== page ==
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For many / most compositions, the composer sticks to one pitch class set. For example, {C,C#,D,D#,EF,F#,G,G#,A,A#,B} where A = 440 hz would be an example. But let's suppose instead I picked a set of frequencies like {440, 10000,948,230,25} or something like that. This would be a random set of frequencies.

Are there examples of musicians who have made music using pitch class sets like this? If so, what are some prominent ones?

  • I can't imagine that someone did it, since the necessity to produce pitches by frequency entry excludes all non-electronic instruments; why then bother to set up a score, if one could simply deliver the sound. – guidot Aug 17 '16 at 14:57
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There are a lot of musicians who have experimented with alternative techniques and electronic techniques. Starting around mid 20th century to probably today. I don't know about the specific technique you mention, but try checking out Pierre Boulez. French composer and conductor. I believe he started an institute for experimental music as well. One of the pioneers was Karl Stockhausen.

If you want it to still sound tonal, you might check on the Internet for the history of tuning. A 440 has not always been the standard, and tuning wasn't always strictly tuned equally between the twelve notes. Look up "Just tuning" or "Equal temperament" or "Well tempered".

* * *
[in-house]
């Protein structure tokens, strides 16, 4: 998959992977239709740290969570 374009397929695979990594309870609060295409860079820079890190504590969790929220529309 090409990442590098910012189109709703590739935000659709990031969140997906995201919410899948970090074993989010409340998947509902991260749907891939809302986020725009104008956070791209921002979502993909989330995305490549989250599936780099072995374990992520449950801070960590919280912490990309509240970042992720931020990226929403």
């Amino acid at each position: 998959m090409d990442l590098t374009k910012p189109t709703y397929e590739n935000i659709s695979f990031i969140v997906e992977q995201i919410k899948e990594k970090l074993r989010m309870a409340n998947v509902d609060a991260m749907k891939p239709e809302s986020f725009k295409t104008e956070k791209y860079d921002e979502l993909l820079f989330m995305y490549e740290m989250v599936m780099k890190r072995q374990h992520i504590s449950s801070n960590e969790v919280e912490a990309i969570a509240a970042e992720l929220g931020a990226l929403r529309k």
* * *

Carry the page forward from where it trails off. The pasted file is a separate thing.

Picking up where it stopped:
Another thing to maybe look up would be micro-tuning. This was another modern technique that also took cues from folk music of other countries like. Some Asian countries like China have choirs that sing melodies that incorporate notes that wouldn't fit into the western system easily. Also India has its own complex music system and I believe has scales that incorporate notes outside of the western system.

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Convert the various frequencies back to pitches (I am unaware of a "frequency set class" or what that would even mean), here in the Standard Tuning(TM), then lookup that pitch set class:

% perl -MMusic::Scala -E '$s=Music::Scala->new;say for map { $s->freq2pitch($_) } @ARGV' 440 10000 948 230 25 | while read pitch; do expr $pitch % 12; done
9
3
10
10
7
% atonal-util basic 9 3 10 7
c,des,ees,g
111111
4-z29   All-interval tetrachord
c,e,ges,g   half_prime
% 

This is a popular pitch set among 20th century musicians, so examples should be easy to find.

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